“I’m extremely honored and humbled to join so many other Amerks greats in the Hall of Fame,” said Pominville. “Rochester will always be the best place to play in the American Hockey League and my time there definitely helped me take the next step in my career and fulfill my lifelong dream of playing in the National Hockey League. My family and I look forward to seeing all the great fans and everyone who supported me along the way on Jan. 27.”
After posting 34 points in 73 games as a rookie in 2002-03, Pominville nearly doubled his offensive output the following year with an astounding 64 points in 66 games to finish second on the team in scoring. He also made his NHL debut that year, appearing in one game with the Sabres before going on to pace the Amerks with nine goals and tie for the team’s scoring lead with 19 points during Rochester’s impressive run to the Western Conference Finals.
Pominville duplicated the effort in 2004-05, again tying for second on the team in scoring while also becoming the first Amerk to record back-to-back 30-goal seasons since Peter Ciavaglia in 1991-92 and 1992-93.
His biggest impact offensively came at the beginning of the 2005-06 season when he opened the campaign with 19 goals and 26 points in only 18 games. Pominville scored at least one goal in 10 games over that span, including a five-goal effort in an 8-4 home win over the Cleveland Barons on Oct. 21. He became just the third player in franchise history to score five goals in a game, joining Donald Audette and Dave Hynes.
The impressive start earned him a permanent promotion to the NHL, where he closed out the year with 30 points – including 18 more goals – in 57 games with Buffalo. After scoring his first NHL goal on Nov. 27, he would go on to score perhaps the biggest goal of his NHL career in Game 5 of the 2006 Eastern Conference Semifinals against the Ottawa Senators, marking the first time in NHL history that a playoff series was decided by an overtime shorthanded goal. The Sabres would advance to meet the Carolina Hurricanes in the Eastern Conference Finals after failing to qualify for the playoffs the previous three seasons.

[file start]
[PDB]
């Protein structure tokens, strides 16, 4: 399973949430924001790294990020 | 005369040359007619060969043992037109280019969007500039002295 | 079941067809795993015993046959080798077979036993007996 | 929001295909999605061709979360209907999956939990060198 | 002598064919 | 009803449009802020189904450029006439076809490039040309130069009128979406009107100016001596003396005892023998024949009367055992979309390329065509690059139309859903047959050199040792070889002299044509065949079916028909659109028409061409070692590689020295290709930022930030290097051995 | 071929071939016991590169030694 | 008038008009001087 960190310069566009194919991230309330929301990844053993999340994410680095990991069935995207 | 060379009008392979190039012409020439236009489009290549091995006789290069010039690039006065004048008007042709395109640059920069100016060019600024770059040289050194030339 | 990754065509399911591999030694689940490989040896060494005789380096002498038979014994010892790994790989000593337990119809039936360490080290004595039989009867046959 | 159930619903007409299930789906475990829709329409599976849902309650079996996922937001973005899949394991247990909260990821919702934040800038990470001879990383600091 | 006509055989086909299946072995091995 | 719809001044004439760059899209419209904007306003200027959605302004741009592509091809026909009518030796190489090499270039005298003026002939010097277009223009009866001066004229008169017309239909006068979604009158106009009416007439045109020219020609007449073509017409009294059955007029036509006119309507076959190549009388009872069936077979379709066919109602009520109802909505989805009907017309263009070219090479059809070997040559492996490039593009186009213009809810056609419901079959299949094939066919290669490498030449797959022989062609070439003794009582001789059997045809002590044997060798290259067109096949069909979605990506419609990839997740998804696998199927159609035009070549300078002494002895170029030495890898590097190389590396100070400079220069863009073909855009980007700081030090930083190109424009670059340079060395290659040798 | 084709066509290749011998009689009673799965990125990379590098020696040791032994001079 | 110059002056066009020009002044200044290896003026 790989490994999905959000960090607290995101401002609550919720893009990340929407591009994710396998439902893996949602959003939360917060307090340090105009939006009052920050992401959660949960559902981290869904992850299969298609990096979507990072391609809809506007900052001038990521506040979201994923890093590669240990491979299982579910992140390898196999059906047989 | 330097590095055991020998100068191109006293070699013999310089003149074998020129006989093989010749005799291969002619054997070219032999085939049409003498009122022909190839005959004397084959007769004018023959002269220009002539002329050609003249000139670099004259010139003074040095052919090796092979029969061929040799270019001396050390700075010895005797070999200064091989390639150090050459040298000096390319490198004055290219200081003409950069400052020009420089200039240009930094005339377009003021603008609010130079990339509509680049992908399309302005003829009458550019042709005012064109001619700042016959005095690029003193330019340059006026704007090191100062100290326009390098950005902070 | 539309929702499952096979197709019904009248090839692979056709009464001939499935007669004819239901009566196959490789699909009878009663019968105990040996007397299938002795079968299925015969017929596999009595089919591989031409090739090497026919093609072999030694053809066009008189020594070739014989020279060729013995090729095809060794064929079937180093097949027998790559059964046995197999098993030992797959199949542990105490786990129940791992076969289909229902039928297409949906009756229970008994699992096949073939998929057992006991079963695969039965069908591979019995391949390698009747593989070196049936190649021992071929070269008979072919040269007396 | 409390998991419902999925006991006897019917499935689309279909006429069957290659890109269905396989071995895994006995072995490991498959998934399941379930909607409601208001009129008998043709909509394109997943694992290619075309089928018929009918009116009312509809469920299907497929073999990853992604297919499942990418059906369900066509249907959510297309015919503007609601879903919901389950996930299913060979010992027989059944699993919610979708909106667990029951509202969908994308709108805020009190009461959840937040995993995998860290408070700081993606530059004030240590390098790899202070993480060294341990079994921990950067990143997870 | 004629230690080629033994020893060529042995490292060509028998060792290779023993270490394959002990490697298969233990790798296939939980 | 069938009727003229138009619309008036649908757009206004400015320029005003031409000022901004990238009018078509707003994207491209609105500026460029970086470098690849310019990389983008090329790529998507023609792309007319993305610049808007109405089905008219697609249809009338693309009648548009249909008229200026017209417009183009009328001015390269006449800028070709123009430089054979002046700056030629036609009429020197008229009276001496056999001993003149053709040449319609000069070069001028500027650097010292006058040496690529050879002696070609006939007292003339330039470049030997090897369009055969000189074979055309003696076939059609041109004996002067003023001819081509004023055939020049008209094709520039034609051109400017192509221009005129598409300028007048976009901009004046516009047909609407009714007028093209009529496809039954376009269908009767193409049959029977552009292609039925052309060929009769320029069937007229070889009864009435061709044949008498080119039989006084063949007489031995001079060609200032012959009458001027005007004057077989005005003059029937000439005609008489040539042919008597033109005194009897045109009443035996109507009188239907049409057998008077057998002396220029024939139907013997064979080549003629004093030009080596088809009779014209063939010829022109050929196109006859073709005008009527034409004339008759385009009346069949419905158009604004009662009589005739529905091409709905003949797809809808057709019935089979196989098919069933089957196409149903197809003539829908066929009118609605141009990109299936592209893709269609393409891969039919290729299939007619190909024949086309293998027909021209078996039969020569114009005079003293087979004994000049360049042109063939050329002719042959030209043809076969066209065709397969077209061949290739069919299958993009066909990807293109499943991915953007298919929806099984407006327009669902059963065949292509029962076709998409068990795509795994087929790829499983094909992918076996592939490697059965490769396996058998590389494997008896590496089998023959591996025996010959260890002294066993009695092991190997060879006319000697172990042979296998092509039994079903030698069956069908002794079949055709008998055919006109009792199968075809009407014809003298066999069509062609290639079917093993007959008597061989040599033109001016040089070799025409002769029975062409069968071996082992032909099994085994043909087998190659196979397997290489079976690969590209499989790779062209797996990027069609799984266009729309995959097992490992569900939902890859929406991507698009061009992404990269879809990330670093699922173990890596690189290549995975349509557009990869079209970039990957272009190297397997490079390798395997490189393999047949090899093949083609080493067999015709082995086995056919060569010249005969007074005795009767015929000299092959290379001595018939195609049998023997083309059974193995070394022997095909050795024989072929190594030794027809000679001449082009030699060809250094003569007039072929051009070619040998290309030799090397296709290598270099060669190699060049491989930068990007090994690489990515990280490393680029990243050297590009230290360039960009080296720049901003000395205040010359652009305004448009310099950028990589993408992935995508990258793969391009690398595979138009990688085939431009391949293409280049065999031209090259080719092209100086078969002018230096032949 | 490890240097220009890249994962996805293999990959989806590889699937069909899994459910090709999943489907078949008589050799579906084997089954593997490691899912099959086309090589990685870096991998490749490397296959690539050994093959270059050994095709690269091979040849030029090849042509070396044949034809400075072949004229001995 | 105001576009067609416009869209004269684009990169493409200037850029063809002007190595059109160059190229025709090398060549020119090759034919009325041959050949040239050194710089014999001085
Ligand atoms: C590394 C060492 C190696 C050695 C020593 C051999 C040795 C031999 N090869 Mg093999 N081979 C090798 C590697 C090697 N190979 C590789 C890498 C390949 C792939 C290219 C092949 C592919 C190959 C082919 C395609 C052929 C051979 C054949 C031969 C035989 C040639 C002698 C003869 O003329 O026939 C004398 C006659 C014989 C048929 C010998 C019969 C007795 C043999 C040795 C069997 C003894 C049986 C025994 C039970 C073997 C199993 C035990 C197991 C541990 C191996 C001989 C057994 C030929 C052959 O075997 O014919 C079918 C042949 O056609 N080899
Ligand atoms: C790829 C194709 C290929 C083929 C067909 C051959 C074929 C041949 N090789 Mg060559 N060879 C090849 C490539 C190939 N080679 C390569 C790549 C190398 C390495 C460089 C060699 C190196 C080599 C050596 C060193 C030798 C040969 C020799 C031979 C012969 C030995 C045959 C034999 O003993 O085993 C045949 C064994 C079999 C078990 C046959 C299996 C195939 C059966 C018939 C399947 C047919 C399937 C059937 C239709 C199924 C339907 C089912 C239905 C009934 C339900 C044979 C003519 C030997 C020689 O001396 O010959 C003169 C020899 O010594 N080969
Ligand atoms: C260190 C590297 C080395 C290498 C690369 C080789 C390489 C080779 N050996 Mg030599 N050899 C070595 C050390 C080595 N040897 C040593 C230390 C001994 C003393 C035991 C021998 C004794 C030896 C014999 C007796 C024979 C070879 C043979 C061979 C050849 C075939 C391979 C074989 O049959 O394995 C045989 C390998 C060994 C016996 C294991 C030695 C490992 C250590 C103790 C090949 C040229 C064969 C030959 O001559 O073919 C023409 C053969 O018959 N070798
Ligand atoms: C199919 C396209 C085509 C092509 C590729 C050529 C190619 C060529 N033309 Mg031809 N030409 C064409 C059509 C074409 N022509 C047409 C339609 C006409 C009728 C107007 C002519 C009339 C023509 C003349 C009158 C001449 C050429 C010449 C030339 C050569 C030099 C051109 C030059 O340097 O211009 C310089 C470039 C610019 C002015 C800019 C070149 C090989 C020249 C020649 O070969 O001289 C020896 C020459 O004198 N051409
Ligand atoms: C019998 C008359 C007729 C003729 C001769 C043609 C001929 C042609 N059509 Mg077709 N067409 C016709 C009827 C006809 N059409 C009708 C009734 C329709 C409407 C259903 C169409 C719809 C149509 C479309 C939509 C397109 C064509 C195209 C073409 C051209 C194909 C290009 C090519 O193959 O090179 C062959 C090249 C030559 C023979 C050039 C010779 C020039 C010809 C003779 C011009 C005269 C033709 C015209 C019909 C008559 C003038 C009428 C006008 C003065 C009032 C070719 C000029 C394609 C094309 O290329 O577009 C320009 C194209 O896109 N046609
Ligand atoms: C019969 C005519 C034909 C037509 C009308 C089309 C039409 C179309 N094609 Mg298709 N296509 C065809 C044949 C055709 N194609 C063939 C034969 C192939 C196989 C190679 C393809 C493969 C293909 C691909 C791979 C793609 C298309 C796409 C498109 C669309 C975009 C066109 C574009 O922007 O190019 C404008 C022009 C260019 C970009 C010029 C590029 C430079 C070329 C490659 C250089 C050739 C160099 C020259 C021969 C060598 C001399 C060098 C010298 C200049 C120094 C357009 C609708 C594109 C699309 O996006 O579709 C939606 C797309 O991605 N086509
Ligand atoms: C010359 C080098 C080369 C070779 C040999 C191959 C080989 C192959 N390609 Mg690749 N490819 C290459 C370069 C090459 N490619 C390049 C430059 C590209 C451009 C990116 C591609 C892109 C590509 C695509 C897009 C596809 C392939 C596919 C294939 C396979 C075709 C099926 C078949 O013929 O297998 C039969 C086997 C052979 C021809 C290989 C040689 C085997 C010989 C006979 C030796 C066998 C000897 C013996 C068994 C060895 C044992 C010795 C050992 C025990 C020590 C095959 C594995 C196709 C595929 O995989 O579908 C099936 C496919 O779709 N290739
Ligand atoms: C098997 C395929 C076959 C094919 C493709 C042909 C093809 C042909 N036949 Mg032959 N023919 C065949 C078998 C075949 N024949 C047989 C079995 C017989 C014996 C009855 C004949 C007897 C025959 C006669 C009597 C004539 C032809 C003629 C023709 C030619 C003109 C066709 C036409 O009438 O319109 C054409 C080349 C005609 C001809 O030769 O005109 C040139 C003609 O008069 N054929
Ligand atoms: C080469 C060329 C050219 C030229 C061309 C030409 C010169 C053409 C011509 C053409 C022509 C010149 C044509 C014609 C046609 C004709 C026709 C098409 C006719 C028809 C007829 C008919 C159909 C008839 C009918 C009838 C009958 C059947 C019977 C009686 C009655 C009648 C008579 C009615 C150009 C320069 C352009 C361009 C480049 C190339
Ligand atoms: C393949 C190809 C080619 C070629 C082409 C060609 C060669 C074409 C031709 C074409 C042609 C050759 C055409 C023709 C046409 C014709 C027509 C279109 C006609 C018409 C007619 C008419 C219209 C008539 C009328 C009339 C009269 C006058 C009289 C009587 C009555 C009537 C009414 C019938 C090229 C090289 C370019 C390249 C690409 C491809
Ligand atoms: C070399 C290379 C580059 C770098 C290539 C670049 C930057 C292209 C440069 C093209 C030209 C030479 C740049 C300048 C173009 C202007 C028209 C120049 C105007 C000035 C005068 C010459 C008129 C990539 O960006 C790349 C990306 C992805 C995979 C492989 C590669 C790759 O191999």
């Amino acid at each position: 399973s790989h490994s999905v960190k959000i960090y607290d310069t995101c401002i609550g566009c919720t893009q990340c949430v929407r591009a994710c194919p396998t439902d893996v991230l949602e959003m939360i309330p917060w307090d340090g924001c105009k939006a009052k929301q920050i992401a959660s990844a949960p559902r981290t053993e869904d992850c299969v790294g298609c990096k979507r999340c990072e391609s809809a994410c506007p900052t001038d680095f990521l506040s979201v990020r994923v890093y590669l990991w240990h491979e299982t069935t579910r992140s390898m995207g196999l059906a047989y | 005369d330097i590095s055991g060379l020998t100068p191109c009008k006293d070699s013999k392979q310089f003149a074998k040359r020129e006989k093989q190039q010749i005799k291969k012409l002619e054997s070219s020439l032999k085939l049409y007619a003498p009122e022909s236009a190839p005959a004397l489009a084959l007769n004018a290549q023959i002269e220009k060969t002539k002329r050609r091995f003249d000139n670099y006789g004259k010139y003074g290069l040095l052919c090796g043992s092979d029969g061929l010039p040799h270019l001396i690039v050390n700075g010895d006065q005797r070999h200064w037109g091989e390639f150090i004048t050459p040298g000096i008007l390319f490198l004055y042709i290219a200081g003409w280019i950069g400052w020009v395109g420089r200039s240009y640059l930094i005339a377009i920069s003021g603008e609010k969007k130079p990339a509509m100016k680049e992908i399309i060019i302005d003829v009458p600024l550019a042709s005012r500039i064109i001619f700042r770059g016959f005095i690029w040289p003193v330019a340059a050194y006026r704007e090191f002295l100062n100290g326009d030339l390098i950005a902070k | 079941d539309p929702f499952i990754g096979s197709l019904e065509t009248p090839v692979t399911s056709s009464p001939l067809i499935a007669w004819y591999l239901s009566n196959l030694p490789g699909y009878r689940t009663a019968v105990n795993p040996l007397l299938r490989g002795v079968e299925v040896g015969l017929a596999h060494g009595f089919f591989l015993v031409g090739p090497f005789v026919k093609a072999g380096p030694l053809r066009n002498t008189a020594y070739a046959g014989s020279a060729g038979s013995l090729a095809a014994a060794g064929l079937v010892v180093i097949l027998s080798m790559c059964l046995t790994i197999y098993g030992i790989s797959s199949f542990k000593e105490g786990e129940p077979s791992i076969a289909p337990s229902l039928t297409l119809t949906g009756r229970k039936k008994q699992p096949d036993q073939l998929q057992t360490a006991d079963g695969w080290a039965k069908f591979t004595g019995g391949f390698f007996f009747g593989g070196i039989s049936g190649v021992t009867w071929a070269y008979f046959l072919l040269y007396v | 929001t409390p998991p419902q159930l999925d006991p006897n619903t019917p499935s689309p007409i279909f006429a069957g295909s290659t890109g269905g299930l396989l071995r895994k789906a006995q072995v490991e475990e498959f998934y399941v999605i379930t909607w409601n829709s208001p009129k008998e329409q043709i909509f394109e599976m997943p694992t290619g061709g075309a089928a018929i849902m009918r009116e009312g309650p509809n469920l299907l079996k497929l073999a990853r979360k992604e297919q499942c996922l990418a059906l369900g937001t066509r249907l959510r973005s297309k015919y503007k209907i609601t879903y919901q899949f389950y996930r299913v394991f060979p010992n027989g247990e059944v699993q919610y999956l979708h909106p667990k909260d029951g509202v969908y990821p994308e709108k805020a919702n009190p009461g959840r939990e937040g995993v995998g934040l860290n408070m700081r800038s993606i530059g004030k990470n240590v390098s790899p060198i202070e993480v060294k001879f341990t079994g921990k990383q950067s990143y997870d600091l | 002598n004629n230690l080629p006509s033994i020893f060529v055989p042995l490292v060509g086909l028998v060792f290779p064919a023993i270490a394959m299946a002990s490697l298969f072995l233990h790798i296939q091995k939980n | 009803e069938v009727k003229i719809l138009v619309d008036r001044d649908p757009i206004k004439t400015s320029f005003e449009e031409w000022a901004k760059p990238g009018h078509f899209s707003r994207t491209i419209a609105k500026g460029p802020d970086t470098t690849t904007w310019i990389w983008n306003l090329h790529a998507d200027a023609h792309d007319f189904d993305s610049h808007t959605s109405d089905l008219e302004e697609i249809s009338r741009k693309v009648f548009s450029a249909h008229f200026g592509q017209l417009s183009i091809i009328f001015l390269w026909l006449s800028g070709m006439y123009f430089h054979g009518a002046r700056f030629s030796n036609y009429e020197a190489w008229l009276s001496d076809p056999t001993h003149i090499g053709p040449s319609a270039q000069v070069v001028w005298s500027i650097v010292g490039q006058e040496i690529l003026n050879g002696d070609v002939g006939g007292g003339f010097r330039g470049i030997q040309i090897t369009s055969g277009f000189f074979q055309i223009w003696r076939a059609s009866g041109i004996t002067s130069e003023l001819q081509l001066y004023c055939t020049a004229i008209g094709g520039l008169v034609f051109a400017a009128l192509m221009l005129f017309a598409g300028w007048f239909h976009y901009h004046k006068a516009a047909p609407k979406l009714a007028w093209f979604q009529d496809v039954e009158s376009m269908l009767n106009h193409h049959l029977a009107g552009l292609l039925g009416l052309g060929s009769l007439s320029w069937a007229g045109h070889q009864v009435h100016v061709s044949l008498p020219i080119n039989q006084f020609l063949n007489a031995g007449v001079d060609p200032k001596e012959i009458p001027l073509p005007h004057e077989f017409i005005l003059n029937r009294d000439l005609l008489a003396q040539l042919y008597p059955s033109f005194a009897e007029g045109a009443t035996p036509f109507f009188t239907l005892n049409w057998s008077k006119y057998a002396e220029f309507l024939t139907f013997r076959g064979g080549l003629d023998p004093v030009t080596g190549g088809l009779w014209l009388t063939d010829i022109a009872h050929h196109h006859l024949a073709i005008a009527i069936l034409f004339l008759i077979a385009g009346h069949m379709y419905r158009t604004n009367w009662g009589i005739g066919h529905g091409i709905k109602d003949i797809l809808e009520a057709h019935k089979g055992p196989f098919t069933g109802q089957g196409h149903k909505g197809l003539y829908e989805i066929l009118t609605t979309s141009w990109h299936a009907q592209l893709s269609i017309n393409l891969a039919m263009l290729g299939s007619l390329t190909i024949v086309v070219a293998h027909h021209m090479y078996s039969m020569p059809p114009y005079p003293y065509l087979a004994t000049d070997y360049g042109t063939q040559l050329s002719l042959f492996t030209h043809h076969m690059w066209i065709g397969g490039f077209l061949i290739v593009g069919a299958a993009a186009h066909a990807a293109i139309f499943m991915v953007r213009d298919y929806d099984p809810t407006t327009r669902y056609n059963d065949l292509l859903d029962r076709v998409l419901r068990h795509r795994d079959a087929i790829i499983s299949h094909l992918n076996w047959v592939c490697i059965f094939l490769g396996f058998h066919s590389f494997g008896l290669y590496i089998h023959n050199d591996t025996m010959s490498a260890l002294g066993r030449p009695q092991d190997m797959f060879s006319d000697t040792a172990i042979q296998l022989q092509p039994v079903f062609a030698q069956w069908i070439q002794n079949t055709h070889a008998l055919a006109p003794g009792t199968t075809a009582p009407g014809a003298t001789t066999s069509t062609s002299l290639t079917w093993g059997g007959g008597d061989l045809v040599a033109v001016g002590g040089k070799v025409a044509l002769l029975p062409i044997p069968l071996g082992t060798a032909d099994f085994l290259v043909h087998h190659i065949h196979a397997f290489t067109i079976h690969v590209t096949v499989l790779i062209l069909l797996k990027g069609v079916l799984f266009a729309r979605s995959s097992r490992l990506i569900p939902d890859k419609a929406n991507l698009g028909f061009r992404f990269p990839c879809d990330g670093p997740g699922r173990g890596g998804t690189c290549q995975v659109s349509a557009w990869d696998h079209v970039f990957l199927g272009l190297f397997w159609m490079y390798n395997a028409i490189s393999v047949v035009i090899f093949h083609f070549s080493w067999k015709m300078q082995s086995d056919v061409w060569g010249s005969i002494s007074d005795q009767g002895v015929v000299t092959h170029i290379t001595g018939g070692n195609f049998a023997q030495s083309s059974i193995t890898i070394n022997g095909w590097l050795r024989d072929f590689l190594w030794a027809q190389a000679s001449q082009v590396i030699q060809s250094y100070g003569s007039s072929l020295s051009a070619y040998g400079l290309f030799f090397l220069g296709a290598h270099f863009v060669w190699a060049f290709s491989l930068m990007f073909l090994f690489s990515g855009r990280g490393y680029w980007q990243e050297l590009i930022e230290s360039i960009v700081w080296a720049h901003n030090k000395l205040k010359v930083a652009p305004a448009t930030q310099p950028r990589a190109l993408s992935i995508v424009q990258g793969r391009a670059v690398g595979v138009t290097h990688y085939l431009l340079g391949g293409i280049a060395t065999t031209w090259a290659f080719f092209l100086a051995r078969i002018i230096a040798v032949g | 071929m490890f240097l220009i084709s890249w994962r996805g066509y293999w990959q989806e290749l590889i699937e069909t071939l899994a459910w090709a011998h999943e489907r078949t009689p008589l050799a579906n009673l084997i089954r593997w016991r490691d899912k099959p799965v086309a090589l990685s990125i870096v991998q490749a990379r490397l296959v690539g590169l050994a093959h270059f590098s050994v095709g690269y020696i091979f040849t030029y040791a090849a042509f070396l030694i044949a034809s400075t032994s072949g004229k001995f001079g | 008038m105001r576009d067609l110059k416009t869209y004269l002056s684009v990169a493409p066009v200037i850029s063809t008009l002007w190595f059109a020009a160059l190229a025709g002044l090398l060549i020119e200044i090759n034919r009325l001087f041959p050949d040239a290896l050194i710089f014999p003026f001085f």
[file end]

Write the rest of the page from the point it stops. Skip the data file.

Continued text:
A native of Repentigny, Quebec, Pominville played an integral role during Buffalo’s record-setting season in 2006-07, his first full season at the NHL level, matching a career-high with 34 goals while appearing in all 82 games. He helped the Sabres set franchise records for the most consecutive wins and road wins to begin a season while also leading Buffalo to the 50-win mark for just the second time in franchise history. The Sabres also tied the franchise mark for the most points in a season on their way to capturing their first President’s Trophy as regular season champions and advancing to the Eastern Conference Finals for the second straight year.
Pominville’s first stint with Buffalo was highlighted by four straight 82-game seasons coinciding with a two-year term as Sabres team captain from 2011 to 2013. After parts of five seasons with the Minnesota Wild from 2012 to 2017, during which the Wild qualified for the postseason each year, Pominville returned to Buffalo for his final two seasons, including another 82-game campaign in 2017-18.
Pominville retired following the 2018-19 season having recorded 727 points (293+434) in 1,060 career NHL games with Buffalo and Minnesota.